KANDAHAR, Afghanistan — Soldiers from 2nd Battalion (Airborne), 503rd Infantry Regiment are taking a toll on the Taliban, but they’re taking an even harder toll, it seems, on video game controllers.

The tiny exchange at Forward Operating Base Lagman has two Sony PlayStation2 video game consoles for sale behind the counter, but out on the shelves, within easy reach, are three game controllers.

The controllers, said Sgt. Edward Price, who mans the store, sell much better than the game consoles.

Soldiers buy new controllers for the PlayStation2 — the systems come with only one — so that they can play multiplayer games. The fine dirt in the area also takes a toll on video game controllers.

“Of course [soldiers] breaking them doesn’t help,” Price added about another major reason for sales.

The current video game favorite at Khandahar is Halo 2 on the Xbox. At one point, the exchange was selling Xbox controllers, but not the consoles. So, did they sell? They went “like wildfire,” Price said.

He hopes to continue selling controllers for both systems, not necessarily to increase the small store’s profits, but for their therapeutic value.

“Oh yeah, tempers might start to flare in the field and they get frustrated and take it out on their video game controllers,” Price said. “It’s a hell of a lot better than taking it out on each other.”

In future wars, it seems, the Army might have to end up issuing video game controllers as part of soldiers’ basic combat gear along with their M-4 rifles.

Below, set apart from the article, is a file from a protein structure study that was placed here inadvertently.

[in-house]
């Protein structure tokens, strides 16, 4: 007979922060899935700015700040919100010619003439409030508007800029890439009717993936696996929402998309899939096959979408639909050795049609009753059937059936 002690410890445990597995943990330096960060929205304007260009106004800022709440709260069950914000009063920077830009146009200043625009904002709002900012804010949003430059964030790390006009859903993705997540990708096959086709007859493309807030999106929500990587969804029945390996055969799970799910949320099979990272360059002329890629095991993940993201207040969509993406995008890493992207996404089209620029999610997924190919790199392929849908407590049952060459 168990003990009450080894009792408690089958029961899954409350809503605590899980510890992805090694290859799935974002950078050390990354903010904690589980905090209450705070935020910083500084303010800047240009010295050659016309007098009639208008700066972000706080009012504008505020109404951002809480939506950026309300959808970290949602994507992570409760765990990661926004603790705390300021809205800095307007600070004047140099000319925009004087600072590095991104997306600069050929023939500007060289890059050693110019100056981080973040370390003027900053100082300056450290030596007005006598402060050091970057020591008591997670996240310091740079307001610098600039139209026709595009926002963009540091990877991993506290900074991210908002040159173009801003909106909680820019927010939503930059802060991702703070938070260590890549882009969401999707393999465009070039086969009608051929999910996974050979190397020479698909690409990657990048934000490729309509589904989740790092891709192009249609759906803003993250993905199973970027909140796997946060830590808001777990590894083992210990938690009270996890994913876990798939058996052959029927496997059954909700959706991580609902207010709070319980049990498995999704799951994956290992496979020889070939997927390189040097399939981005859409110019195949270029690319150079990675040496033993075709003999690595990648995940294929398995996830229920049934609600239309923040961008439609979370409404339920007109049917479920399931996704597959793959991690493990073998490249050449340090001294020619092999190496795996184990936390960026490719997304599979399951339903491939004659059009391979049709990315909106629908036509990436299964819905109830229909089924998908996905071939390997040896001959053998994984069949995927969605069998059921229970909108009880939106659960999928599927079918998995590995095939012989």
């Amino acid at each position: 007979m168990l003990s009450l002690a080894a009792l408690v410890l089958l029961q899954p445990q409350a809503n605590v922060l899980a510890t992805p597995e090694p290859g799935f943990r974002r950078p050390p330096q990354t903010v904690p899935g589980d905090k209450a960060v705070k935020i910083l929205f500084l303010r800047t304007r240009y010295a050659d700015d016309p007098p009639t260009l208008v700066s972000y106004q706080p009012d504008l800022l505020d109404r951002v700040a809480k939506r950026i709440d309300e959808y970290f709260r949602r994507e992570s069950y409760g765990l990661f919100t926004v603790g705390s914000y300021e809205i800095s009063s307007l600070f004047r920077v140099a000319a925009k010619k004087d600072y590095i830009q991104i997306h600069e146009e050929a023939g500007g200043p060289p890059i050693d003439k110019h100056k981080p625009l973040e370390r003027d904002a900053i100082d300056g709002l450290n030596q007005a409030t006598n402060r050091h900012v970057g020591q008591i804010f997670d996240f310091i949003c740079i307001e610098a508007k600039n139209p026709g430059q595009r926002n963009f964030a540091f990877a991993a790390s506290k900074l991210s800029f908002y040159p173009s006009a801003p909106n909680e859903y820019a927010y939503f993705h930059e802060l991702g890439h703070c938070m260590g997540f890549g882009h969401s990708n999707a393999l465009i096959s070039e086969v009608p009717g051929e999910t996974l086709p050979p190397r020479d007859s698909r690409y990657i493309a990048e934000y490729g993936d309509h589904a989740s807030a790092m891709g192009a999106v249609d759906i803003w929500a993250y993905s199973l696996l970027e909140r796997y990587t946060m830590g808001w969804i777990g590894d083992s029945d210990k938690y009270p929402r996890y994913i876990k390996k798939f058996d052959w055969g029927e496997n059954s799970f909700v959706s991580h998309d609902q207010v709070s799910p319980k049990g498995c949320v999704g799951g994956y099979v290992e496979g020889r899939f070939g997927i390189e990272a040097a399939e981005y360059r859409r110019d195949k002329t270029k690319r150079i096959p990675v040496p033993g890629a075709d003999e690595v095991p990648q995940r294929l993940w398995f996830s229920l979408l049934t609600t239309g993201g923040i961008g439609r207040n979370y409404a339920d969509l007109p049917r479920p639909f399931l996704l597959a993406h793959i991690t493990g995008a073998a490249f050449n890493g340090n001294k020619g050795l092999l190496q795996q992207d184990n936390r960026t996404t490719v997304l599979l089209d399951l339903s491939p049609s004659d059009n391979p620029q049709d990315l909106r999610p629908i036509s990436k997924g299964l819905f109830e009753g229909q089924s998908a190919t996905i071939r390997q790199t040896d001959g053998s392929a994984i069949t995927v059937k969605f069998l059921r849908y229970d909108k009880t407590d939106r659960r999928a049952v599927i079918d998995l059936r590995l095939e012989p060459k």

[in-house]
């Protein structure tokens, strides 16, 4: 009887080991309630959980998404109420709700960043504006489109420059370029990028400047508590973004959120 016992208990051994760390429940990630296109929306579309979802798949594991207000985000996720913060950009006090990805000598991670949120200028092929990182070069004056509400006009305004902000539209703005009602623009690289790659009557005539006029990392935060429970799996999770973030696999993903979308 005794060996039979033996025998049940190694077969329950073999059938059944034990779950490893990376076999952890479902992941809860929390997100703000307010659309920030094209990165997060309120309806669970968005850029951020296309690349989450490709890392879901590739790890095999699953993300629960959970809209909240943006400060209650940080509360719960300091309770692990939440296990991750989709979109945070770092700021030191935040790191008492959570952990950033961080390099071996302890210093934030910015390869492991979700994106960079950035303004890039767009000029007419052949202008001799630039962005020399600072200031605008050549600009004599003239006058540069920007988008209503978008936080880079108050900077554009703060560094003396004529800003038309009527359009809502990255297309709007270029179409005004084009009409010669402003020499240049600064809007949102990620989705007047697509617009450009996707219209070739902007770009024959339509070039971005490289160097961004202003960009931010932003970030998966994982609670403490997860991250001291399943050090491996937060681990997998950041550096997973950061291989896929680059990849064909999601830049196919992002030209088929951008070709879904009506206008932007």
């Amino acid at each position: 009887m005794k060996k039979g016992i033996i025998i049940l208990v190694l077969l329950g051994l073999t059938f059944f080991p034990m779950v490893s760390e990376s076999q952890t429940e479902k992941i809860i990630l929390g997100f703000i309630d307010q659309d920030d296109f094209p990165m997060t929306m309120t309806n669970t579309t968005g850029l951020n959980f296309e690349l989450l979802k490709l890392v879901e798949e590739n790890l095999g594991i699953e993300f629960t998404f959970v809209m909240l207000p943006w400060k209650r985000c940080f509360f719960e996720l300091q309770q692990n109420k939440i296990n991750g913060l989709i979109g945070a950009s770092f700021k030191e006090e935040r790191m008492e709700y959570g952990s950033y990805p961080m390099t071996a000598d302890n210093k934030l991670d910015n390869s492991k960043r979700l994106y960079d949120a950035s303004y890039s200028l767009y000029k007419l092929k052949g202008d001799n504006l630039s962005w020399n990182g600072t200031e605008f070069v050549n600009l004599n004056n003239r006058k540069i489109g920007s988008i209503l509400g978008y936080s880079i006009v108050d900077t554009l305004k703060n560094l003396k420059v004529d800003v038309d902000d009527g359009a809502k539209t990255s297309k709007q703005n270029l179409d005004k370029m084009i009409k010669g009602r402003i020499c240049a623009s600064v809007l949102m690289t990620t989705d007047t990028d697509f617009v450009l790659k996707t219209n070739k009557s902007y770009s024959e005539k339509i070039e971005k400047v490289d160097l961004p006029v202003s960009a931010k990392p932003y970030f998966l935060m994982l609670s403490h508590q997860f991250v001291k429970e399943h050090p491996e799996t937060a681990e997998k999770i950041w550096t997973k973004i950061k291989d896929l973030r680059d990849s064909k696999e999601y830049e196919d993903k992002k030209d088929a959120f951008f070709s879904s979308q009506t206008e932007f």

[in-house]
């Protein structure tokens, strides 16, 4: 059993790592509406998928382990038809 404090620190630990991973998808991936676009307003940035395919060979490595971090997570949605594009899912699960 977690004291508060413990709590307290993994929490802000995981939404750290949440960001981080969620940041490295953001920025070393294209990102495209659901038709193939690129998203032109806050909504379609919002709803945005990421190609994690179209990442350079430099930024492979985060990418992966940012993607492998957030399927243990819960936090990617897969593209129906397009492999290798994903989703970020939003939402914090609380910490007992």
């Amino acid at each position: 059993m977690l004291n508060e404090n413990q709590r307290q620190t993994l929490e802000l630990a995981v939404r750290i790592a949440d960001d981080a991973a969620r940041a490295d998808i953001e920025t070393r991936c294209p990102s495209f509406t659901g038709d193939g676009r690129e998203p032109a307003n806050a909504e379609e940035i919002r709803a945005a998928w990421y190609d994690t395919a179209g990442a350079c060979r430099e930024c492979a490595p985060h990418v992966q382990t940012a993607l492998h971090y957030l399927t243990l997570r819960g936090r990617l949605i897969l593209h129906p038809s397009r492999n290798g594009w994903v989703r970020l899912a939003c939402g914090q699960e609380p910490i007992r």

Riki Tiki Tavi“Chosen Company” nearly had a new pet recently.

Soldiers from Company C, 2nd Battalion (Airborne), 503rd Infantry Regiment at FOB Lagman captured a mongoose that they found running around the compound.

They trapped the mongoose under a cardboard box, then transferred it to an empty garbage can.

After an initial round of “I think it’s a ferret,” and “Is it a weasel?” they finally used man’s new best friend — the Google search engine — to find out that the small creature was actually an Indian Mongoose, a common area inhabitant whose range covers most of Southwest Asia.

Unfortunately for the “Chosen Few,” the thrill of the hunt was all they ended up with.

They weren’t allowed to keep the mongoose and it eventually was returned to the wild.

Nobody, it seemed, could scrounge up a mongoose rabies vaccine, nor a supply of cobras or rats, two of the animal’s normal menu choices.

It’s what’s for dinnerThe U.S. military tries its best to show the people of the Middle East and Afghanistan that it respects Islamic beliefs. So, good luck in finding a cocktail during cocktail hour at any base club. The closest you’ll get is nonalcoholic beer at the base dining facility at dinner.

The dining facility at Khandahar Airfield takes this cultural awareness a step further by labeling any of its food items that have ham or pork in it with a little sign printed with a fat, smiling pig “saying” the words “Contains pork.”

Pigs are considered unclean in Islam. Therefore, Muslims don’t eat pork. So the label might steer someone away from unknowingly grabbing a slice of pizza with pork sausage and pepperoni or from taking a scoop of pasta salad with ham.

It’s a great idea, but sometimes can be taken a step too far.

On the main food line one night, the pork loin was labeled with the pig and phrase, and a walk by the two speed lines left a few soldiers scratching their heads even more.

One bin on each line was simply labeled “pig,” and inside was cooked, well, pig. Next to it, of course, was the obligatory “contains pork” label.

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